8. Part III Liberal Democracy and Law
    • Chapter Six LIBERALISM AND THE CONFLICT OF FORMS: THE KNOWLEDGE PROBLEM (1906–1940) AND FREEDOM AND FORM (1916) (pp. 159-192)

      Astute contemporary commentators such as Karl Mannheim recognized both the originality ofFreedom and Formand its continuity with Cassirer’s earlier work. Summarizing the text in 1917, Mannheim writes, “Cassirer transforms the concepts ofFreedom and Forminto functional concepts […] with the theory recently applied to the history of exact science in his last book (Substance and Function).”¹Freedom and Formpresents an outline of a theory of liberal civilization that is the culmination of Cassirer’s functional model of form, which his narrative recasts through an alternative history of German classicism. Although the political format of the text is...

    • Chapter Seven LAW AS SCIENCE AND THE “COMING-INTO-BEING” OF NATURAL RIGHT IN COHEN, CASSIRER AND KELSEN (pp. 193-208)

      In an overview of Ernst Cassirer’s Weimar career, the philosopher Jürgen Habermas commented on a central contradiction. “In the realm of the German Mandarins, [Cassirer was] one of the few courageous exceptions who defended the Weimar Republic against its despisers among the intellectuals,” yet it is “all the more astonishing” that nowhere in Cassirer’s key writings on symbolic forms from the weimar Period does the concept of right and morality, and with it the realm of politics, find a clearly defined place.¹ In this, Habermas voices a disappointment common to many readers of Cassirer: even as Cassirer was clearly aware...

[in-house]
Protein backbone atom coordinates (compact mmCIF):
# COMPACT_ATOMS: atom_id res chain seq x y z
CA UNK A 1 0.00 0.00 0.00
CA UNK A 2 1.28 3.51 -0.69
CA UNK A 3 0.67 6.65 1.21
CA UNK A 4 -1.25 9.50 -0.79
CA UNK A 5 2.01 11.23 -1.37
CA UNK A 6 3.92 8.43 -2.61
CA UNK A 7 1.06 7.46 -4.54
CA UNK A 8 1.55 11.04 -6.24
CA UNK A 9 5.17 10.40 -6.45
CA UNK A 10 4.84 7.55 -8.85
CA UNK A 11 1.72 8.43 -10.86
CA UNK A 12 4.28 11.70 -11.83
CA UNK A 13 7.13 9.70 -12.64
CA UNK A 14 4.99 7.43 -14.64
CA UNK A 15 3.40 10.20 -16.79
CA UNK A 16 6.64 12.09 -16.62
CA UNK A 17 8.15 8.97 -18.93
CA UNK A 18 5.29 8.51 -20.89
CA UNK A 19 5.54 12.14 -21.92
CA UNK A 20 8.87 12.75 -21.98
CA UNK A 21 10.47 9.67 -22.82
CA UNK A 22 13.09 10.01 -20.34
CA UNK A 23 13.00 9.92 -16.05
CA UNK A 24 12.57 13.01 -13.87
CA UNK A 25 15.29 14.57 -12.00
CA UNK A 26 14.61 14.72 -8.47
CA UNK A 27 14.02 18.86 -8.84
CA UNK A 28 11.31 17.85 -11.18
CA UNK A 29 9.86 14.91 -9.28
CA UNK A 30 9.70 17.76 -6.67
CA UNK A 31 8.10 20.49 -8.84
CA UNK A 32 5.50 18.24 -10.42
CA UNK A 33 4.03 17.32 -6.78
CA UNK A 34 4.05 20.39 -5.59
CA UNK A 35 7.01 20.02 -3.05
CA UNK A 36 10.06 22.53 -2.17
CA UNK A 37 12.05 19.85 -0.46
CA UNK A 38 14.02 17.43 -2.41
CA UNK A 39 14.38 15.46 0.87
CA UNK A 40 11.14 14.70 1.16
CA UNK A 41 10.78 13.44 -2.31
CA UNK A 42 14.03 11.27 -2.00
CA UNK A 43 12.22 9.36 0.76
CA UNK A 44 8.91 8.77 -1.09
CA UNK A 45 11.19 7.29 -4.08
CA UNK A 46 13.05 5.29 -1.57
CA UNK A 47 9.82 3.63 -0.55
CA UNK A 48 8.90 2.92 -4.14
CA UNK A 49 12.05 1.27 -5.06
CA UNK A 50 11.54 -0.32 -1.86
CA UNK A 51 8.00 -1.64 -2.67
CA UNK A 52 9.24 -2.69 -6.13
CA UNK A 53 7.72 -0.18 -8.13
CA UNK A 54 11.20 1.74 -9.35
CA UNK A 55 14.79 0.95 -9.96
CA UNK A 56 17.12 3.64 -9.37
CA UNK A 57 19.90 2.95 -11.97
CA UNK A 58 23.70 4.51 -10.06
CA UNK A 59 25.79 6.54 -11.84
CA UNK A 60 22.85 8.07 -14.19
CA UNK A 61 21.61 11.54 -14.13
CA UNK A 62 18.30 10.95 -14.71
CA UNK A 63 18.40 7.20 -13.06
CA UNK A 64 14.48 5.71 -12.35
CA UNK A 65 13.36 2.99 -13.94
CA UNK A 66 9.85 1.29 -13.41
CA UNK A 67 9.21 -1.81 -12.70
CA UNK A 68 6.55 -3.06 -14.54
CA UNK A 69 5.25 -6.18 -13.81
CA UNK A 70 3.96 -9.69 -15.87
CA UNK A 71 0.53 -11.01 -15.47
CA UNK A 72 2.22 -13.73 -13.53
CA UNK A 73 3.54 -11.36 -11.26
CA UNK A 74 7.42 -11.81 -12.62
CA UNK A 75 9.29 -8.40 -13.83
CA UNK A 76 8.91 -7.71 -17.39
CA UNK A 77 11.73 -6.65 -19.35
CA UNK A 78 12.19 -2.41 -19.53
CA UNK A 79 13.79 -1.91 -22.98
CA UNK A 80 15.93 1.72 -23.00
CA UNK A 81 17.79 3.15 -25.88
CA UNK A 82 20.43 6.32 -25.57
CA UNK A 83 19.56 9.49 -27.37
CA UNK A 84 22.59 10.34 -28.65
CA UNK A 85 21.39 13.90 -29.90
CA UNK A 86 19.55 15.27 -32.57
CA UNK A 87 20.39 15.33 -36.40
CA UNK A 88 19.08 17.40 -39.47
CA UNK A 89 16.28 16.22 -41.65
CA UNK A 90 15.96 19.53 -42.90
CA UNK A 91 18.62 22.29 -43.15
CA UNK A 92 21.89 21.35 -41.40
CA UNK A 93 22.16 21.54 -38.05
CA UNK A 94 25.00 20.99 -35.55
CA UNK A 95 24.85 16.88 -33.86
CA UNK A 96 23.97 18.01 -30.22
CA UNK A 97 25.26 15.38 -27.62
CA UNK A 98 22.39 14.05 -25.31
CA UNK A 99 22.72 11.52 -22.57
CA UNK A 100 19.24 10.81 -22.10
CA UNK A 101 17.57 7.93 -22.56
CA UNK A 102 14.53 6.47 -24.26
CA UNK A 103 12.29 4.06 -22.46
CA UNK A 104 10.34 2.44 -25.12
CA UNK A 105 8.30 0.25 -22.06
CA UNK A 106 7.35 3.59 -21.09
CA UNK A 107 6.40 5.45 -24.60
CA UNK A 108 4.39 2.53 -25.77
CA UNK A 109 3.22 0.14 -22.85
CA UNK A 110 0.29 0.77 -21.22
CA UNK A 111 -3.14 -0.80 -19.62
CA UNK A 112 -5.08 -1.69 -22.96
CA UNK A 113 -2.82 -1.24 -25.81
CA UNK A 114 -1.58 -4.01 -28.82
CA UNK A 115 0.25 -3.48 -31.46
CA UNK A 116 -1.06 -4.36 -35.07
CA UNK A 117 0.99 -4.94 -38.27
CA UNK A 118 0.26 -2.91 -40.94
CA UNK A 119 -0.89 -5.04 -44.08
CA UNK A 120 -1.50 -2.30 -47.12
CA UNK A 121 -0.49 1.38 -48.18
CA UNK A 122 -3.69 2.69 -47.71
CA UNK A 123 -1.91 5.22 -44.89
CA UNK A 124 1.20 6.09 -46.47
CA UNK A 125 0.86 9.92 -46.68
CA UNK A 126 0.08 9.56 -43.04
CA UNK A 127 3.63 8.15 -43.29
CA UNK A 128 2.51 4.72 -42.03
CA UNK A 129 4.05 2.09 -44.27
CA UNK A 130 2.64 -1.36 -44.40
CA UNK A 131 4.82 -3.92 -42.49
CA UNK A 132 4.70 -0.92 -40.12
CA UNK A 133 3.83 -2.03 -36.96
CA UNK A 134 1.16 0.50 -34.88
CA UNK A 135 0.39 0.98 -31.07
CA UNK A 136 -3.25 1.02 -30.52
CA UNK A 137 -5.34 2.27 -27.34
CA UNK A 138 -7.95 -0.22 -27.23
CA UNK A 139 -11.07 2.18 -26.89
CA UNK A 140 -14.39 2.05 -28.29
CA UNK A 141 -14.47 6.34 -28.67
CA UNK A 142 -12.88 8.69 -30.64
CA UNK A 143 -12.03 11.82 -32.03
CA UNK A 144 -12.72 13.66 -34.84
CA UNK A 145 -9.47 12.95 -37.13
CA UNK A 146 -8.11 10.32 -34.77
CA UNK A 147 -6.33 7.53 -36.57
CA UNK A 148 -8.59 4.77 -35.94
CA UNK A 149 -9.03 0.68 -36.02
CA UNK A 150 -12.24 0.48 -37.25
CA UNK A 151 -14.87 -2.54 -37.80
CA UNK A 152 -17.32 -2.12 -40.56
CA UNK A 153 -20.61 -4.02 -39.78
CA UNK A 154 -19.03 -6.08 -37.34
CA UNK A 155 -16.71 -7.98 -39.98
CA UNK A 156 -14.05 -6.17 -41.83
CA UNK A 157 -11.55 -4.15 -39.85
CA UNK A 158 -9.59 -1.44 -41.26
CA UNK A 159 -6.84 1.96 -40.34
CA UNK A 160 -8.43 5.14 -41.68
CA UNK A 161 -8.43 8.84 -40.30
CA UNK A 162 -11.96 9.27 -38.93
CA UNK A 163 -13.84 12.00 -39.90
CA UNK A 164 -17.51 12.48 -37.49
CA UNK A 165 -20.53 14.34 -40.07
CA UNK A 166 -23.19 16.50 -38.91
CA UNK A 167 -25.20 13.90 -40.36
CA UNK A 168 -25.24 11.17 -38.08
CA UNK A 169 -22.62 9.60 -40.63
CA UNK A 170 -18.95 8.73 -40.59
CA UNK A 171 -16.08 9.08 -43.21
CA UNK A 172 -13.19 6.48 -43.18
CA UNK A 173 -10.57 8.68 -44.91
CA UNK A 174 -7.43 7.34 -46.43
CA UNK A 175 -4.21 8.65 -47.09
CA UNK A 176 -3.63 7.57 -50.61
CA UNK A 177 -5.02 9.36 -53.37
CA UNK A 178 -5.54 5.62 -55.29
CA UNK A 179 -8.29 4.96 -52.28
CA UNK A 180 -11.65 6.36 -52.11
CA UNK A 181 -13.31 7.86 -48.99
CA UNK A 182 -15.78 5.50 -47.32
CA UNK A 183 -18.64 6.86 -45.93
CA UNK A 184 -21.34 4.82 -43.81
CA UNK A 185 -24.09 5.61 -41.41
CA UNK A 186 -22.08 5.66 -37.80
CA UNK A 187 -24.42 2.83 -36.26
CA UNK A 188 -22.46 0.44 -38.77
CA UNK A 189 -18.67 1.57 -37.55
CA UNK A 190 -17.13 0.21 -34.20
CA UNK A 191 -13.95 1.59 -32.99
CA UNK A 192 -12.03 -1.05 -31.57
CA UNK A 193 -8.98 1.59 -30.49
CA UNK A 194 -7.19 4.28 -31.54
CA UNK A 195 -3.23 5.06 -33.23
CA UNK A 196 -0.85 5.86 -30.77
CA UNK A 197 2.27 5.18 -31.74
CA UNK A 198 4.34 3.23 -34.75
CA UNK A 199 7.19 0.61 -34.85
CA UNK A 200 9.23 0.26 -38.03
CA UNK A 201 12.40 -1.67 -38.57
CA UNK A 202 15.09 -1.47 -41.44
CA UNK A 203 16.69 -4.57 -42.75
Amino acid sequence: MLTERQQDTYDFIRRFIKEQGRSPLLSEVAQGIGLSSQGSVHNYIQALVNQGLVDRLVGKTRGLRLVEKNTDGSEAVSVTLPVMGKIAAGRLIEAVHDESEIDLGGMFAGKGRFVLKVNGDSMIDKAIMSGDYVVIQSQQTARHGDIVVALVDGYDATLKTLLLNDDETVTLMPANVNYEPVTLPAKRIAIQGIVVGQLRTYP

• Conclusion CRITICAL SCIENCE, THE FUTURE OF HUMANITY AND THE RIDDLE OF AN ESSAY ON MAN (1944) (pp. 209-220)

      Cassirer’s work before the First World War set out the conditions for a new form of liberalism specific to central Europe and the development of the modern sciences, one based on a historical critique of knowledge revealing different definitions of subjectivity, objectivity and meaning for different eras. This form of liberalism was expressly different than that of other Western European traditions since it was rooted in Leibniz’s philosophy, which had developed a political theory of rights, liberalism and democracy that Cassirer considered, remarkably, superior to that of Locke, montesquieu or Rousseau.¹ Rather than simply defending a liberal vision of the...

  9. INDEX (pp. 221-226)